Prime Minister Bettino Craxi won a vote of confidence in Parliament today despite having outraged some deputies with an assertion defending the Palestine Liberation Organization's right to engage in an armed struggle against Israel.
Craxi, winding up a three-day parliamentary debate on his five-party coalition government's handling of foreign policy, stunned Parliament with a defense of the PLO's right to fight, even as he said his government remained opposed to such warfare because it was counterproductive.
"I oppose the PLO's recourse to an armed struggle not because I believe they do not have a right to engage in it ," Craxi said to protests by pro-Israeli deputies, "but because I think the armed struggle cannot bring any solution" to the Palestinian problem.
Overriding angry interruptions from the floor, Craxi said that Italy's own national unity had been born of such an armed struggle and that even the United Nations Charter does not oppose the right "of a nationalist movement to resort to armed struggle to defend its national cause."
The comments were made as Craxi sought to underline once again why Italy, as a Mediterranean nation with important commercial, political and historical ties to the Arab world, has developed an activist Middle East policy that defends the role of the PLO in any future Middle East peace settlement.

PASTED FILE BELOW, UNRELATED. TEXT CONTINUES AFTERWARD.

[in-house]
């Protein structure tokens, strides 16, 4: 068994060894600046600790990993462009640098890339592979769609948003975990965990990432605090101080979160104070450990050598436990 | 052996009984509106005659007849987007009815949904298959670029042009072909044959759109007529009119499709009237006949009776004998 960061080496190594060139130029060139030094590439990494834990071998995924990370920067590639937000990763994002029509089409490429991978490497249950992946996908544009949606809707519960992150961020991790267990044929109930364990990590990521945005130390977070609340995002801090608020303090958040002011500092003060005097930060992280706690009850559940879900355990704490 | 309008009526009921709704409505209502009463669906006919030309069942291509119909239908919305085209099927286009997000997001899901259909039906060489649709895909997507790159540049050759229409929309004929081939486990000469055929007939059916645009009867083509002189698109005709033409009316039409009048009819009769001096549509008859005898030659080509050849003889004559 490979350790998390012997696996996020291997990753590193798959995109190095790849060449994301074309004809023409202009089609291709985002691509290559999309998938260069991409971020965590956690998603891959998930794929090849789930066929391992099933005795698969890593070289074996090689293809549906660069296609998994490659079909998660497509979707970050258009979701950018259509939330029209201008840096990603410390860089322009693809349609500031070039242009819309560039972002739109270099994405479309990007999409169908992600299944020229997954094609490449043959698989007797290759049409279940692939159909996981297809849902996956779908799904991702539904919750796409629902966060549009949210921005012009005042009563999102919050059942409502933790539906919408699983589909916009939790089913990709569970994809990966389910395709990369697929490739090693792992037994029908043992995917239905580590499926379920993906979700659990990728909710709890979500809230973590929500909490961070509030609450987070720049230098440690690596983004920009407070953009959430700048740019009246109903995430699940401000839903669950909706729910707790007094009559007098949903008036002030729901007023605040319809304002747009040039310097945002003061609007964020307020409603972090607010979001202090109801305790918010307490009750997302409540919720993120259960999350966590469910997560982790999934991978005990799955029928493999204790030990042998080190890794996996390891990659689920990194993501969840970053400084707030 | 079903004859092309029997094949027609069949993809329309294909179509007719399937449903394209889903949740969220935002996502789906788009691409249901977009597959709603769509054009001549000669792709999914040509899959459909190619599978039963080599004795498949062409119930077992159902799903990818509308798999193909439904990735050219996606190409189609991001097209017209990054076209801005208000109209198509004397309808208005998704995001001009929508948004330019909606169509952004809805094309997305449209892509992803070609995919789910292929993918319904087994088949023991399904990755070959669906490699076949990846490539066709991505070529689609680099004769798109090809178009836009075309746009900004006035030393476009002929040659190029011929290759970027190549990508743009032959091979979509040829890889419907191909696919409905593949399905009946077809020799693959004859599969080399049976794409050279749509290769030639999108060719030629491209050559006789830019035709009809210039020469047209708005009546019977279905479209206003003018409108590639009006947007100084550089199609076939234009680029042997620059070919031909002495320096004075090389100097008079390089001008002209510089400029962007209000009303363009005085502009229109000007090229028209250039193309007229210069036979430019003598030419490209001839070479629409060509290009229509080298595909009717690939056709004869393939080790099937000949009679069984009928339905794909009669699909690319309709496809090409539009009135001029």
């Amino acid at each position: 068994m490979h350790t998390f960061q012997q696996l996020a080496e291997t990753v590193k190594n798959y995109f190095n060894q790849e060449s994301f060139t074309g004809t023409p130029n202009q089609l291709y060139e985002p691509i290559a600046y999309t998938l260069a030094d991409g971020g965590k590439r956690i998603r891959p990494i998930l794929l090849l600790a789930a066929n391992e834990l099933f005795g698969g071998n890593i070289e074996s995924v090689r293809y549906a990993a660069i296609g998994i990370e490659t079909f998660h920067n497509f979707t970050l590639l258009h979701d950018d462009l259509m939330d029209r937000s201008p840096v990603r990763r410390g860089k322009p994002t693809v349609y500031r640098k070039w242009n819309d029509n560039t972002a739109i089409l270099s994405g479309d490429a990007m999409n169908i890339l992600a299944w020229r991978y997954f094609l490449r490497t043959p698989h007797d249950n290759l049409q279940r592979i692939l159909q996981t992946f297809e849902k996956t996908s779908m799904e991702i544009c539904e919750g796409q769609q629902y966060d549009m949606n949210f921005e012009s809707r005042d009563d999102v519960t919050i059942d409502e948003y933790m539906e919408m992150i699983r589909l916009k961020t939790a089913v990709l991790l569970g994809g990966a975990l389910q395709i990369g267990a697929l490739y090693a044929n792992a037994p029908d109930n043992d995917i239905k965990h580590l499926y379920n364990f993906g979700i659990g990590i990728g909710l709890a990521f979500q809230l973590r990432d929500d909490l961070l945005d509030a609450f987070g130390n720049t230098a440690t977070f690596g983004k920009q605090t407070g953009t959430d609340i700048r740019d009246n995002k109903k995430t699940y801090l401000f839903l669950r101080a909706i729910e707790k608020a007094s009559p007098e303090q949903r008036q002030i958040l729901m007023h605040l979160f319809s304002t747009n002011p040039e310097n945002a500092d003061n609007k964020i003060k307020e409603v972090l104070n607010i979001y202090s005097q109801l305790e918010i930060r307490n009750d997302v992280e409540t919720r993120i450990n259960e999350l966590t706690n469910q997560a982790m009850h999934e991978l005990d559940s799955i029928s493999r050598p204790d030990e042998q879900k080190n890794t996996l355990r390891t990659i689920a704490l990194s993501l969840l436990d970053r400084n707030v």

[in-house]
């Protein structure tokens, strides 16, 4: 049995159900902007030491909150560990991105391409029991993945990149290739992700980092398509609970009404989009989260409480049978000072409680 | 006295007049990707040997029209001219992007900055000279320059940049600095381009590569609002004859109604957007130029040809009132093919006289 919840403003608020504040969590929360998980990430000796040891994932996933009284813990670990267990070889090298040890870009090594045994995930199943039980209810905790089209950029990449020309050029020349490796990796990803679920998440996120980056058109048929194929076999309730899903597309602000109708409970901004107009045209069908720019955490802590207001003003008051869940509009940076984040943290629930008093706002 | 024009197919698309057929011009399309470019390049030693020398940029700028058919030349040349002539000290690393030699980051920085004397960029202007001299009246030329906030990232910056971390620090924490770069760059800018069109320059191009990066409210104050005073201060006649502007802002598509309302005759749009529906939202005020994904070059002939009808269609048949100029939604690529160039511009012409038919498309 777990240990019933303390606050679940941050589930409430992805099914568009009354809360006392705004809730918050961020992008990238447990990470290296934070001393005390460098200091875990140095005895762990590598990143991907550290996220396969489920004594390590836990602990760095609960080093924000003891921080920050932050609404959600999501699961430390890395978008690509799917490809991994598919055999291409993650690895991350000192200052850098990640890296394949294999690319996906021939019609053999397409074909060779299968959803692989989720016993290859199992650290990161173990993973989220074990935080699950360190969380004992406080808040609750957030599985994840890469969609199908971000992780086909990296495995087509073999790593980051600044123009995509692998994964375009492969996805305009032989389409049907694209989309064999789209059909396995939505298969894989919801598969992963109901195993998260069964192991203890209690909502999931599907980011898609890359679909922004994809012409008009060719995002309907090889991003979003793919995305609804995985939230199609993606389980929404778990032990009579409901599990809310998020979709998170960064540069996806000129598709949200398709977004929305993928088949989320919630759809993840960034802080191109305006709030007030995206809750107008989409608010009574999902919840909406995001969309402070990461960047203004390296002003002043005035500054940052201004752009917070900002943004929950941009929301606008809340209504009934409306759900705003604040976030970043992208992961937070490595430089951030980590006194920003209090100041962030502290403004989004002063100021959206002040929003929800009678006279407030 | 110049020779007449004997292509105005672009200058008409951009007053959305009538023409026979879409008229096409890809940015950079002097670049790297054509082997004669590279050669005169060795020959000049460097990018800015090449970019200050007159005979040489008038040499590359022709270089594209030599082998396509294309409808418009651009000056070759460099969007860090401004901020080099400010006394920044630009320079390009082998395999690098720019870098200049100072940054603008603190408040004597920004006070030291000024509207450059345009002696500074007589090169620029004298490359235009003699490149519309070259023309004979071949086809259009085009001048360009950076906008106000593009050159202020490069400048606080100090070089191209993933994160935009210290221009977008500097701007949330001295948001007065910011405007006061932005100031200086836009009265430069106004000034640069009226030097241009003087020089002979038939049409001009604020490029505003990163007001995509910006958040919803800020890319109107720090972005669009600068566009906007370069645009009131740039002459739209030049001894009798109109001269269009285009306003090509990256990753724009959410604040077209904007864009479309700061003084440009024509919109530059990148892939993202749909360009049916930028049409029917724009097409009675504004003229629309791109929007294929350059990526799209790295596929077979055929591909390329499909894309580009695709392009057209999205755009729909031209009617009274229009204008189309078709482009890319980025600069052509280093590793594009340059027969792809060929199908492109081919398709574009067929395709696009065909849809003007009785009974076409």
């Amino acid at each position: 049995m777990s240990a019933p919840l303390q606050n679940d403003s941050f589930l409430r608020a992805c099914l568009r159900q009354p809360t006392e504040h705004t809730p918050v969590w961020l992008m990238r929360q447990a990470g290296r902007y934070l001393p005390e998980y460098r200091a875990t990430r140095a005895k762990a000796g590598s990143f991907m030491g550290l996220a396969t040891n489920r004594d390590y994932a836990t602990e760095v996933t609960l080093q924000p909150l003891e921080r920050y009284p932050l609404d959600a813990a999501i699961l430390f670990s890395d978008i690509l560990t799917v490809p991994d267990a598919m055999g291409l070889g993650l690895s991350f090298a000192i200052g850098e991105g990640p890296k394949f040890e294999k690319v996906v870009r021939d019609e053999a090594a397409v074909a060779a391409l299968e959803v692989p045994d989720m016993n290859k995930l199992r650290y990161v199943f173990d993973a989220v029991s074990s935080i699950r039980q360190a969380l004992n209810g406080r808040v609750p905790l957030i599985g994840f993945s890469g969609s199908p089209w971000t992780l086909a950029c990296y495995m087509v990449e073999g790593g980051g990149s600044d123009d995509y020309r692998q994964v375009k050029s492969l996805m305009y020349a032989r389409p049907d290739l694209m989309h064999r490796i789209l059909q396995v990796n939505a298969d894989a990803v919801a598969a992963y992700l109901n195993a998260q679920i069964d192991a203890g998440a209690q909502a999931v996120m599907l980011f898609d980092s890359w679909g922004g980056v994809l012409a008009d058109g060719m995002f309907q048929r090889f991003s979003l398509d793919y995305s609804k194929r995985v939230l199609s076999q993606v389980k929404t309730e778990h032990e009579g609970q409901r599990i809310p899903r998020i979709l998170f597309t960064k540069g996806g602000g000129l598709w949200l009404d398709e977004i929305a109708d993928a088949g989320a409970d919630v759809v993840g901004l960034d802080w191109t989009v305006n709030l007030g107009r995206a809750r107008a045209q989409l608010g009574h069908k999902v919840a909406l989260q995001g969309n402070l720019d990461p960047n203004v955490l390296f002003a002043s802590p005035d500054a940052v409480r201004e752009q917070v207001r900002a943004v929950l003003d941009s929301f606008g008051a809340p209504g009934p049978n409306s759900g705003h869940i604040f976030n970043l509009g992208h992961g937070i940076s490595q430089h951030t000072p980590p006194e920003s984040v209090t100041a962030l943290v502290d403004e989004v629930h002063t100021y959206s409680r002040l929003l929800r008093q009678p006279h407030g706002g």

Craxi's statement came as a surprise because today's vote of confidence was made necessary after the small but influential Republican Party brought down the government last month over its handling of the Achille Lauro hijacking and its aftermath.
The Republican leader, Defense Minister Giovanni Spadolini, whose party is strongly pro-Israel, pulled his party out of the government after Craxi allowed Mohammed Abbas, the Palestinian leader the United States contends masterminded the hijacking, to leave Italy.
Spadolini agreed to rejoin the government last week after Craxi agreed on a modified coalition foreign policy statement that insisted that the PLO could only have a role in a Middle East peace if it pursued a peacefully negotiated settlement.
Craxi aides insisted that the prime minister's surprisingly strong statement tonight in no way violated the agreement that brought the Republicans back into the coalition.
These aides pointed out that Craxi specifically opposed the PLO's recourse to violence, even though he defended its historic right to do so, as Italy and many other states and national movements have. In the end, even Spadolini's Republicans seemed to agree. After Craxi's speech, they joined his Socialists and the Christian Democrats, Social Democrats and Liberals in voting for the government, 347 to238.